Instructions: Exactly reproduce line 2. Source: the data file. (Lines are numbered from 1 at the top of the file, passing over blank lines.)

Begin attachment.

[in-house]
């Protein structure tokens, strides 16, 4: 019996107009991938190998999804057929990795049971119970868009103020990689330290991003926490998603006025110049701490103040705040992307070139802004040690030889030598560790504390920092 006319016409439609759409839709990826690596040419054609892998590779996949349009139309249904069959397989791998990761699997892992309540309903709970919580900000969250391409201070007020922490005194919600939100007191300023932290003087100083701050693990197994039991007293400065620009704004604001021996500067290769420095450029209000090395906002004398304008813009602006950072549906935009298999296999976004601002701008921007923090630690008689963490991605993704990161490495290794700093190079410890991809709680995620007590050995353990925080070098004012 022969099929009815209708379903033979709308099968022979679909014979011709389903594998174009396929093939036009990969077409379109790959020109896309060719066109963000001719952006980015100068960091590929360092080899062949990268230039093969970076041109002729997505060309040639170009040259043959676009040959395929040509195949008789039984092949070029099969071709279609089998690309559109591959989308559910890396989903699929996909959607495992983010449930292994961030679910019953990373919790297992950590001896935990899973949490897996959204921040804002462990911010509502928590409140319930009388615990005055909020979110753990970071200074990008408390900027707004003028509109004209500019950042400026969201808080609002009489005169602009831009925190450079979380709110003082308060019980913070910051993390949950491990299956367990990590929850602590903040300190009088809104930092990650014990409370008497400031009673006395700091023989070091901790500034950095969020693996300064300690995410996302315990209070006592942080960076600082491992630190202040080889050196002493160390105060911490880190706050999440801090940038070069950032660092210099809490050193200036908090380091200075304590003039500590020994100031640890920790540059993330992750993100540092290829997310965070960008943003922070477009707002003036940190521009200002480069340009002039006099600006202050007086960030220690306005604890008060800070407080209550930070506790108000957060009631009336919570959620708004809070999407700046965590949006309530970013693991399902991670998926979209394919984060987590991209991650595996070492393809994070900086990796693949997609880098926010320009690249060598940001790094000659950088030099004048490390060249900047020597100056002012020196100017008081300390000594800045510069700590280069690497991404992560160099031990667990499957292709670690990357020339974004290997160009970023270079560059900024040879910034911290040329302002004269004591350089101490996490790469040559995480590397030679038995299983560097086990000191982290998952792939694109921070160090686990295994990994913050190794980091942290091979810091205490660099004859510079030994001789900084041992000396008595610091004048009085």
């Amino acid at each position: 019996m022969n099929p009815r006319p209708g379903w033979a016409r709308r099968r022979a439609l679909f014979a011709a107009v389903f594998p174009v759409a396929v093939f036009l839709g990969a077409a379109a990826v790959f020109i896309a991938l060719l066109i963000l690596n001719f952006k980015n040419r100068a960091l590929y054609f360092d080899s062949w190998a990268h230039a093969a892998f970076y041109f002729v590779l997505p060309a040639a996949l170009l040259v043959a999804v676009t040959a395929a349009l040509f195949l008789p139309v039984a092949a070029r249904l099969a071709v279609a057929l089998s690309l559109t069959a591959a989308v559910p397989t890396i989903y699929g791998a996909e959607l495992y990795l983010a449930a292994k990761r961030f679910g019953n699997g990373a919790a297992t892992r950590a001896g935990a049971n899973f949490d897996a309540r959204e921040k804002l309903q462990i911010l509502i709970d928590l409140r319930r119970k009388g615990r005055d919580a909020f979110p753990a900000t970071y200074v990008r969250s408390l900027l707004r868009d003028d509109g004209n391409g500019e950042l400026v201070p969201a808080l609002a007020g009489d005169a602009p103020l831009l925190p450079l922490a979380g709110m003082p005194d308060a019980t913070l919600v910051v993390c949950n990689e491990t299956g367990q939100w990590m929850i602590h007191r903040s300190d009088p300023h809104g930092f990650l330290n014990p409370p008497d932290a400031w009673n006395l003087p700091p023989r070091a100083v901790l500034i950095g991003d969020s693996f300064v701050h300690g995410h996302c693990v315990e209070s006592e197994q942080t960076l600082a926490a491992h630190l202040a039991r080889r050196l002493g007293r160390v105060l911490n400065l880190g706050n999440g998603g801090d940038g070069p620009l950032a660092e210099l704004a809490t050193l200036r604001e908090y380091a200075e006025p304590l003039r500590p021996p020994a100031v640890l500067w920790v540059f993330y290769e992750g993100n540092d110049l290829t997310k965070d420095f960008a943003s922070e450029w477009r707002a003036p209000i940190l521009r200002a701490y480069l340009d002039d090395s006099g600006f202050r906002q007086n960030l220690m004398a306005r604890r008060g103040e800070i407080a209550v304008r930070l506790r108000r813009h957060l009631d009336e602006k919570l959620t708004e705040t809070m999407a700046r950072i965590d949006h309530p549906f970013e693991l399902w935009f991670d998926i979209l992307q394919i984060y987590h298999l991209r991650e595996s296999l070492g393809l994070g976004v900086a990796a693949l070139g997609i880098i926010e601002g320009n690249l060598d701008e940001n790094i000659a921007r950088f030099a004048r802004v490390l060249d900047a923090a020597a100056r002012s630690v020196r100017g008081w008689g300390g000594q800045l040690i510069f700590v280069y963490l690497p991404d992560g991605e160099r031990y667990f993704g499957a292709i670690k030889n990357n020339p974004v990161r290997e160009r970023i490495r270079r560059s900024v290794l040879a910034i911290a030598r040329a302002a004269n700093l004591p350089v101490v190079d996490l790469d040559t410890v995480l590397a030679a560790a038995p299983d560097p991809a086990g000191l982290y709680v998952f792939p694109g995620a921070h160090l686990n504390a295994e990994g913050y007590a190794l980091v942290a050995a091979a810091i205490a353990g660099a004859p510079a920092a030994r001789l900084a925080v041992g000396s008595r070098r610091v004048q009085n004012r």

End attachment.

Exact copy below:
């Protein structure tokens, strides 16, 4: 019996107009991938190998999804057929990795049971119970868009103020990689330290991003926490998603006025110049701490103040705040992307070139802004040690030889030598560790504390920092 006319016409439609759409839709990826690596040419054609892998590779996949349009139309249904069959397989791998990761699997892992309540309903709970919580900000969250391409201070007020922490005194919600939100007191300023932290003087100083701050693990197994039991007293400065620009704004604001021996500067290769420095450029209000090395906002004398304008813009602006950072549906935009298999296999976004601002701008921007923090630690008689963490991605993704990161490495290794700093190079410890991809709680995620007590050995353990925080070098004012 022969099929009815209708379903033979709308099968022979679909014979011709389903594998174009396929093939036009990969077409379109790959020109896309060719066109963000001719952006980015100068960091590929360092080899062949990268230039093969970076041109002729997505060309040639170009040259043959676009040959395929040509195949008789039984092949070029099969071709279609089998690309559109591959989308559910890396989903699929996909959607495992983010449930292994961030679910019953990373919790297992950590001896935990899973949490897996959204921040804002462990911010509502928590409140319930009388615990005055909020979110753990970071200074990008408390900027707004003028509109004209500019950042400026969201808080609002009489005169602009831009925190450079979380709110003082308060019980913070910051993390949950491990299956367990990590929850602590903040300190009088809104930092990650014990409370008497400031009673006395700091023989070091901790500034950095969020693996300064300690995410996302315990209070006592942080960076600082491992630190202040080889050196002493160390105060911490880190706050999440801090940038070069950032660092210099809490050193200036908090380091200075304590003039500590020994100031640890920790540059993330992750993100540092290829997310965070960008943003922070477009707002003036940190521009200002480069340009002039006099600006202050007086960030220690306005604890008060800070407080209550930070506790108000957060009631009336919570959620708004809070999407700046965590949006309530970013693991399902991670998926979209394919984060987590991209991650595996070492393809994070900086990796693949997609880098926010320009690249060598940001790094000659950088030099004048490390060249900047020597100056002012020196100017008081300390000594800045510069700590280069690497991404992560160099031990667990499957292709670690990357020339974004290997160009970023270079560059900024040879910034911290040329302002004269004591350089101490996490790469040559995480590397030679038995299983560097086990000191982290998952792939694109921070160090686990295994990994913050190794980091942290091979810091205490660099004859510079030994001789900084041992000396008595610091004048009085």